A candidate from a well-known benchmark firm dropped out of our search for a General Manager position because the hiring manager took a week to respond to his interest. He said…
It’s not like I need their job. If it takes them a week to respond to a resume like mine for a job of this importance, they’re not the kind of company I want to work for. I move fast, and I can already see that my style wouldn’t fit their culture. –Wind River Associates
As a corporate recruiting leader, know that in a highly competitive college marketplace, there may be nothing that damages corporate recruiting results more than slow hiring.
Many firms now go the first step and track some variation of the “time-to-fill” metric. But despite that metric, not only are firms still almost universally guilty of painfully slow hiring, but to compound the problem, few recruiting leaders truly understand the many negative business and recruiting impacts that result from slow hiring. I estimate that the impact at most corporations exceeds tens of millions of dollars each year. And the dollar loss from this factor may be as much as 10 times higher than losses resulting from low recruiting efficiency related to the more popular “cost-per-hire” metric.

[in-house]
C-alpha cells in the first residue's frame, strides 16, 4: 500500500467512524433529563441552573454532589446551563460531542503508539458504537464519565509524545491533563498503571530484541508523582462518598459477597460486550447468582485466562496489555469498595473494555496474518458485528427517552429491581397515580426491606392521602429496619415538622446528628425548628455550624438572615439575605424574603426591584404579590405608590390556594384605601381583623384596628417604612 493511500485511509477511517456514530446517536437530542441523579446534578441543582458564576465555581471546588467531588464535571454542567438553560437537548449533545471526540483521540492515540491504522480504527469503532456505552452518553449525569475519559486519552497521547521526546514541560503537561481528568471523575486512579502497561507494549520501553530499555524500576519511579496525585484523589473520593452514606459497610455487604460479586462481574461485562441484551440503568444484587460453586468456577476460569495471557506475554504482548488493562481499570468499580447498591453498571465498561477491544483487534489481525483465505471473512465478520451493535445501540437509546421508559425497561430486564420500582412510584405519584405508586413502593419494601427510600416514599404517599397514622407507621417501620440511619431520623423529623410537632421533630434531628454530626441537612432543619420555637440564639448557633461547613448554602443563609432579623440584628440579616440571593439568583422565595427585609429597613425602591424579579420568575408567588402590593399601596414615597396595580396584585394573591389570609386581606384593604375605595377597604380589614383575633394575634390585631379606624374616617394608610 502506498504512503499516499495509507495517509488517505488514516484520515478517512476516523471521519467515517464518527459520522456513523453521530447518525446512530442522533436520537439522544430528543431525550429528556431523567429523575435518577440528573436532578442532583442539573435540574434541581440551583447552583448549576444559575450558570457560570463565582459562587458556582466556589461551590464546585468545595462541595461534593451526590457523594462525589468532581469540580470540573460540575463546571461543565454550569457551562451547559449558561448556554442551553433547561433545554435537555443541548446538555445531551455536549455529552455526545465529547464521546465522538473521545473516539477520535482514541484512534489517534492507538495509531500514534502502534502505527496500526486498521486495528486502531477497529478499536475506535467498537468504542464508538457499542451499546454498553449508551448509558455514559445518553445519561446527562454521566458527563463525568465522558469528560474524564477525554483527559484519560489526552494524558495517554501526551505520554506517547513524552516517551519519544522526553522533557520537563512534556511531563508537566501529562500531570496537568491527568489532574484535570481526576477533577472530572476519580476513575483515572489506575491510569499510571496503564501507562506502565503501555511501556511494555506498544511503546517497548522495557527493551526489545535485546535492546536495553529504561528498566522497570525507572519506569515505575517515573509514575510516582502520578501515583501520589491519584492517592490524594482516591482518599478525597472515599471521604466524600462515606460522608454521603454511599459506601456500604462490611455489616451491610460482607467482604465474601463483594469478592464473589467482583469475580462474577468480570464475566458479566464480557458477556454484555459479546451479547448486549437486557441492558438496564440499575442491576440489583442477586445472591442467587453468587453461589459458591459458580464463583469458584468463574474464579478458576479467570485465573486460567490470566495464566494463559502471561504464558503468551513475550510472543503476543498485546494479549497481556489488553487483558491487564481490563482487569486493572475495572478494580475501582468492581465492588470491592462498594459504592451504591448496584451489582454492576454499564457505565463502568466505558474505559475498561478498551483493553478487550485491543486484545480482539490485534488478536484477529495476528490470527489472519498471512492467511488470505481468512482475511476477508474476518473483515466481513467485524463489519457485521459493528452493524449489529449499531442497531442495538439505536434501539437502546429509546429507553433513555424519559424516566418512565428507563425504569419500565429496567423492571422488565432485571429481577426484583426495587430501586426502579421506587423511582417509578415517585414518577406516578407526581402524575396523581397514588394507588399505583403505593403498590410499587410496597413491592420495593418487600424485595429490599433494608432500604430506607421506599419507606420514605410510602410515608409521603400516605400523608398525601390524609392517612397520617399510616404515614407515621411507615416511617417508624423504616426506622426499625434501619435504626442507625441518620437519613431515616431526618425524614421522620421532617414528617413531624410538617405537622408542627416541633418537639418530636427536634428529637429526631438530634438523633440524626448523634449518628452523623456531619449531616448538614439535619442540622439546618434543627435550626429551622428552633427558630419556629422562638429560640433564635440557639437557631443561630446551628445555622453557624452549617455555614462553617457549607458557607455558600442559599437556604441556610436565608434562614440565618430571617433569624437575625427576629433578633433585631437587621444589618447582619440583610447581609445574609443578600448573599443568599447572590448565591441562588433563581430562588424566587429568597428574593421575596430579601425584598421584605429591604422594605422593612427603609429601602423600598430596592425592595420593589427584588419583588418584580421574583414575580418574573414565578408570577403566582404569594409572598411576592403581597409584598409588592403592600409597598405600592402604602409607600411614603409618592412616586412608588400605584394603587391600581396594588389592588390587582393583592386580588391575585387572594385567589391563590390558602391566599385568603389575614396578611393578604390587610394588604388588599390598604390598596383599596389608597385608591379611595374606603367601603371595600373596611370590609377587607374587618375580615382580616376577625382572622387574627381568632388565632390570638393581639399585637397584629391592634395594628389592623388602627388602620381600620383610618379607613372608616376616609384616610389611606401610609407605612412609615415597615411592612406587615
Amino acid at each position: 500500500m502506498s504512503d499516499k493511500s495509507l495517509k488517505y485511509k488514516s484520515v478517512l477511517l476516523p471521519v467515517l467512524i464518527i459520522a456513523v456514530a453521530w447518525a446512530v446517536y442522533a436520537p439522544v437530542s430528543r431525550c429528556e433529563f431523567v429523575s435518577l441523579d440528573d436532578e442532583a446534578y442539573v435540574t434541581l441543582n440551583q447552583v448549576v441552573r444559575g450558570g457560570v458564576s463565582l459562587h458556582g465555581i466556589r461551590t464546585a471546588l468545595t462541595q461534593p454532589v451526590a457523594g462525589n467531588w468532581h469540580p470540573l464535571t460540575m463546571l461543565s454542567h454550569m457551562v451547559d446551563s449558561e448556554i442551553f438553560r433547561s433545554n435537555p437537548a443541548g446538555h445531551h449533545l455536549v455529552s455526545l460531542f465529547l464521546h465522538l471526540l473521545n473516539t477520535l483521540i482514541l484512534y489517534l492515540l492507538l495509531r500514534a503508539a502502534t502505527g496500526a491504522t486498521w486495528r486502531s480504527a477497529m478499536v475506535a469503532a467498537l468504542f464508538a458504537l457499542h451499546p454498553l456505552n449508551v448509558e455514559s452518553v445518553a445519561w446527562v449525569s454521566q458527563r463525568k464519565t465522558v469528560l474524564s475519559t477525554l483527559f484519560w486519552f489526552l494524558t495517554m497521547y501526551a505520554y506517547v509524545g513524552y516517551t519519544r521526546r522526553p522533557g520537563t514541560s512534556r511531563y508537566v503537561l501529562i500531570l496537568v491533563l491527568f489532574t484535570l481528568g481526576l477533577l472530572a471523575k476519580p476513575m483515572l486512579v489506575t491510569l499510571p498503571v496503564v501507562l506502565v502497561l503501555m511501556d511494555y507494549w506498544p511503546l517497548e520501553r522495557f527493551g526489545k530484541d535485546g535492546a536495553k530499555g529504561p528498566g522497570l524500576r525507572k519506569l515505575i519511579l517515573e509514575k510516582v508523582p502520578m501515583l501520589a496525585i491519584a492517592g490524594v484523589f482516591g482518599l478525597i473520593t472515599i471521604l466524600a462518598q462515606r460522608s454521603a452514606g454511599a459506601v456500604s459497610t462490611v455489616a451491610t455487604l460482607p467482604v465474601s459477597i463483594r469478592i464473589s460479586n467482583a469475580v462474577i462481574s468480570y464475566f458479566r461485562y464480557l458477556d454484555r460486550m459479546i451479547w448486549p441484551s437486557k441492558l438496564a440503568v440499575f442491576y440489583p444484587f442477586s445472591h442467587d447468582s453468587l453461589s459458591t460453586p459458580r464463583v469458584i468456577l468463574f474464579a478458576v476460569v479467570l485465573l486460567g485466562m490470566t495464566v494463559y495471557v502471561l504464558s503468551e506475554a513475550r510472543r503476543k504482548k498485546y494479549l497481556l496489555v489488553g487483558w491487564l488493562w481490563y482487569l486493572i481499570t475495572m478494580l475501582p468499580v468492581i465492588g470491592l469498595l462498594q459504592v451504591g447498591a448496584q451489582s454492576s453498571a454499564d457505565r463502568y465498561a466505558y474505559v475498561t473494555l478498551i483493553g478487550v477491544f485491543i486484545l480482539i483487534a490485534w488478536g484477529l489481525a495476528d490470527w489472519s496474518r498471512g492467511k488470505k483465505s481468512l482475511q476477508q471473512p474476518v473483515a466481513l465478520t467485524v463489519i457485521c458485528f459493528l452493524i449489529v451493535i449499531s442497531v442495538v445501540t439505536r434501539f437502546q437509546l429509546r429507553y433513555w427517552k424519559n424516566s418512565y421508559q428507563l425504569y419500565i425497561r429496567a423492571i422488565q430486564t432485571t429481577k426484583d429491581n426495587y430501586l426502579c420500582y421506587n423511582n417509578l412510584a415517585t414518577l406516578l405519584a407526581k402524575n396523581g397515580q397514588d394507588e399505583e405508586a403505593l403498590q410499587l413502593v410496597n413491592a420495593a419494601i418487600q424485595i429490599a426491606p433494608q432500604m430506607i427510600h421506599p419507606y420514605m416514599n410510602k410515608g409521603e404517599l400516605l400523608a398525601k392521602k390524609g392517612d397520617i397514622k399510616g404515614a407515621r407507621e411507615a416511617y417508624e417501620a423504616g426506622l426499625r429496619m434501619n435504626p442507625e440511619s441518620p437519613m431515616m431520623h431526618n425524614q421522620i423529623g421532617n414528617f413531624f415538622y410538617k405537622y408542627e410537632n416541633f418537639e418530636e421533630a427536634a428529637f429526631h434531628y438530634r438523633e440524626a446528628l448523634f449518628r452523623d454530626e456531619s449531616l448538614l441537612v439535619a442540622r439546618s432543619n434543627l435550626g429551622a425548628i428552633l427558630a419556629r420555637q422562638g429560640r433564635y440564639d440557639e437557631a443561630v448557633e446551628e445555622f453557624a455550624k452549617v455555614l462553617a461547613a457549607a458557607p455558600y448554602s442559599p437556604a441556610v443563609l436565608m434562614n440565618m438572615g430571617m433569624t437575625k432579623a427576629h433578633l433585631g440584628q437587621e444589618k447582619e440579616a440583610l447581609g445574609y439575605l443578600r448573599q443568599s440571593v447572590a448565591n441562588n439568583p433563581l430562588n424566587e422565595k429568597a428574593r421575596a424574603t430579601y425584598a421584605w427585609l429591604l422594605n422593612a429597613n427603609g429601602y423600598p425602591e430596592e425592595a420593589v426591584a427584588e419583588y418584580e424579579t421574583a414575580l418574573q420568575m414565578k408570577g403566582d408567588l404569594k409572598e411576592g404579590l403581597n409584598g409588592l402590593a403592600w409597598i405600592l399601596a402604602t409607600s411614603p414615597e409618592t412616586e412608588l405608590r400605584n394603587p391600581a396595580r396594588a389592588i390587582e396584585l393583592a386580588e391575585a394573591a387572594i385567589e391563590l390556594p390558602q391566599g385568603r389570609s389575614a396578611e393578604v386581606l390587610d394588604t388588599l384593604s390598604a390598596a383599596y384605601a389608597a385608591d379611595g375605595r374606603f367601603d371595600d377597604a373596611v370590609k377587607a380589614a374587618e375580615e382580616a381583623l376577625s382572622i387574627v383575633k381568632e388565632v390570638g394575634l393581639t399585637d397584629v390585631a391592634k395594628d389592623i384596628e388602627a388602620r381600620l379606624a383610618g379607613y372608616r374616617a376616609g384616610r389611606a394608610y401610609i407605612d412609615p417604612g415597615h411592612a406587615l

It’s not enough to be conscious and aware of slow hiring. Identify and then quantify in dollars each of the negative impacts of slow hiring, so that everyone from the CEO on down will support the streamlining of the process. After several decades of work on “speed hiring,” I have put together an extensive list of the negative consequences associated with taking too long to hire. The top 12 most damaging factors are listed below.